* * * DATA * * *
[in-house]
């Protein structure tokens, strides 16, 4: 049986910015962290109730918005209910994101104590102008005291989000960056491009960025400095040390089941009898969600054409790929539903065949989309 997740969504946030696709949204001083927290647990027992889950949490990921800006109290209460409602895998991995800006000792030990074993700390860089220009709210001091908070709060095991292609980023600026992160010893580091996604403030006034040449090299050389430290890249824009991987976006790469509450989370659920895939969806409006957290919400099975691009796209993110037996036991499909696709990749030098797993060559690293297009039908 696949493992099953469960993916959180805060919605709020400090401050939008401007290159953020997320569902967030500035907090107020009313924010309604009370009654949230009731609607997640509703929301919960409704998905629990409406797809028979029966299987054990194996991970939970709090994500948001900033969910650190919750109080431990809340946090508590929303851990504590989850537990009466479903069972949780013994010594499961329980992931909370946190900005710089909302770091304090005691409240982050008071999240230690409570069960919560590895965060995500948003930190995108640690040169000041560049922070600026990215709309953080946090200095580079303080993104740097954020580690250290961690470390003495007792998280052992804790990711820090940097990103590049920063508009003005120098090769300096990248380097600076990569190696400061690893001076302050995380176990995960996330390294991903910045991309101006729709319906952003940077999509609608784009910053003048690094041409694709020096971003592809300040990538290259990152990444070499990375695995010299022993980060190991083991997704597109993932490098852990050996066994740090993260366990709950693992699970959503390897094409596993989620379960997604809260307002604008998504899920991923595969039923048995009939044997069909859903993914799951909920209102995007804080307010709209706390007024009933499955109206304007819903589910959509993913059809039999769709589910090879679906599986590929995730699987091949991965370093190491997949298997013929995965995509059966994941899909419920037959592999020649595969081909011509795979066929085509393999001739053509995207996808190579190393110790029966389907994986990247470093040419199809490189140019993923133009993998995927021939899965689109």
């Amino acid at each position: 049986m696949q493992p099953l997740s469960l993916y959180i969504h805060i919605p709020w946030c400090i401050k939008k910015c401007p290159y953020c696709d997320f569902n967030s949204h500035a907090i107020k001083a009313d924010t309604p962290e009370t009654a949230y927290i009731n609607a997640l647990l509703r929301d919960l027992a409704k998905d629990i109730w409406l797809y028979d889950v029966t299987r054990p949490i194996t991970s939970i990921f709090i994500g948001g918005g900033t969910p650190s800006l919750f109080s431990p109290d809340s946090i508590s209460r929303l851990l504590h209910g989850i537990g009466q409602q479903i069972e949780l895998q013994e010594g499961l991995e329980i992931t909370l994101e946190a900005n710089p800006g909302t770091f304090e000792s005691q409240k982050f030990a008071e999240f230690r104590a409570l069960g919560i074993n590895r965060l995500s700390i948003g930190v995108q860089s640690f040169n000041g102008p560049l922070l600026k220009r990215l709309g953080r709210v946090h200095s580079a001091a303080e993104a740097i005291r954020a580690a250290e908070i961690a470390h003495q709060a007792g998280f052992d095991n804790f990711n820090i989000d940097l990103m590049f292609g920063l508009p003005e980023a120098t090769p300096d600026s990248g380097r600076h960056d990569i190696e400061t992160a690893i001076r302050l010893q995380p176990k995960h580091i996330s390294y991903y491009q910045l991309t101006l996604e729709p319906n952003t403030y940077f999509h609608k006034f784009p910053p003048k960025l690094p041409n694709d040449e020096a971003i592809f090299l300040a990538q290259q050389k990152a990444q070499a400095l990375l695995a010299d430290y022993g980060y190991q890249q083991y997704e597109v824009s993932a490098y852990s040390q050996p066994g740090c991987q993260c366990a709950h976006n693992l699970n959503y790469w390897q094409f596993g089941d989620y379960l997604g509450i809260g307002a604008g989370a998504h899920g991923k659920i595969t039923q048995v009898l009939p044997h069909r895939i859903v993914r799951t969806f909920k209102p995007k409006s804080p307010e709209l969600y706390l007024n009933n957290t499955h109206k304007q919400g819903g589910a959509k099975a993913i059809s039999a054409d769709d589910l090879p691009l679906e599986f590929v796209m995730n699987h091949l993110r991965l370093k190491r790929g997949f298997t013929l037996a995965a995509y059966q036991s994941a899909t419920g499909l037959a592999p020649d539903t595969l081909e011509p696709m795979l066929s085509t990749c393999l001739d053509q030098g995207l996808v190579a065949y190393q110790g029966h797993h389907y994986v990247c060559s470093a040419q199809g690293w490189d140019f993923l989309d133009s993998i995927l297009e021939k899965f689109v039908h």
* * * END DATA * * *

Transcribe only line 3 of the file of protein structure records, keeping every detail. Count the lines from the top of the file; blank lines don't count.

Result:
């Amino acid at each position: 049986m696949q493992p099953l997740s469960l993916y959180i969504h805060i919605p709020w946030c400090i401050k939008k910015c401007p290159y953020c696709d997320f569902n967030s949204h500035a907090i107020k001083a009313d924010t309604p962290e009370t009654a949230y927290i009731n609607a997640l647990l509703r929301d919960l027992a409704k998905d629990i109730w409406l797809y028979d889950v029966t299987r054990p949490i194996t991970s939970i990921f709090i994500g948001g918005g900033t969910p650190s800006l919750f109080s431990p109290d809340s946090i508590s209460r929303l851990l504590h209910g989850i537990g009466q409602q479903i069972e949780l895998q013994e010594g499961l991995e329980i992931t909370l994101e946190a900005n710089p800006g909302t770091f304090e000792s005691q409240k982050f030990a008071e999240f230690r104590a409570l069960g919560i074993n590895r965060l995500s700390i948003g930190v995108q860089s640690f040169n000041g102008p560049l922070l600026k220009r990215l709309g953080r709210v946090h200095s580079a001091a303080e993104a740097i005291r954020a580690a250290e908070i961690a470390h003495q709060a007792g998280f052992d095991n804790f990711n820090i989000d940097l990103m590049f292609g920063l508009p003005e980023a120098t090769p300096d600026s990248g380097r600076h960056d990569i190696e400061t992160a690893i001076r302050l010893q995380p176990k995960h580091i996330s390294y991903y491009q910045l991309t101006l996604e729709p319906n952003t403030y940077f999509h609608k006034f784009p910053p003048k960025l690094p041409n694709d040449e020096a971003i592809f090299l300040a990538q290259q050389k990152a990444q070499a400095l990375l695995a010299d430290y022993g980060y190991q890249q083991y997704e597109v824009s993932a490098y852990s040390q050996p066994g740090c991987q993260c366990a709950h976006n693992l699970n959503y790469w390897q094409f596993g089941d989620y379960l997604g509450i809260g307002a604008g989370a998504h899920g991923k659920i595969t039923q048995v009898l009939p044997h069909r895939i859903v993914r799951t969806f909920k209102p995007k409006s804080p307010e709209l969600y706390l007024n009933n957290t499955h109206k304007q919400g819903g589910a959509k099975a993913i059809s039999a054409d769709d589910l090879p691009l679906e599986f590929v796209m995730n699987h091949l993110r991965l370093k190491r790929g997949f298997t013929l037996a995965a995509y059966q036991s994941a899909t419920g499909l037959a592999p020649d539903t595969l081909e011509p696709m795979l066929s085509t990749c393999l001739d053509q030098g995207l996808v190579a065949y190393q110790g029966h797993h389907y994986v990247c060559s470093a040419q199809g690293w490189d140019f993923l989309d133009s993998i995927l297009e021939k899965f689109v039908h």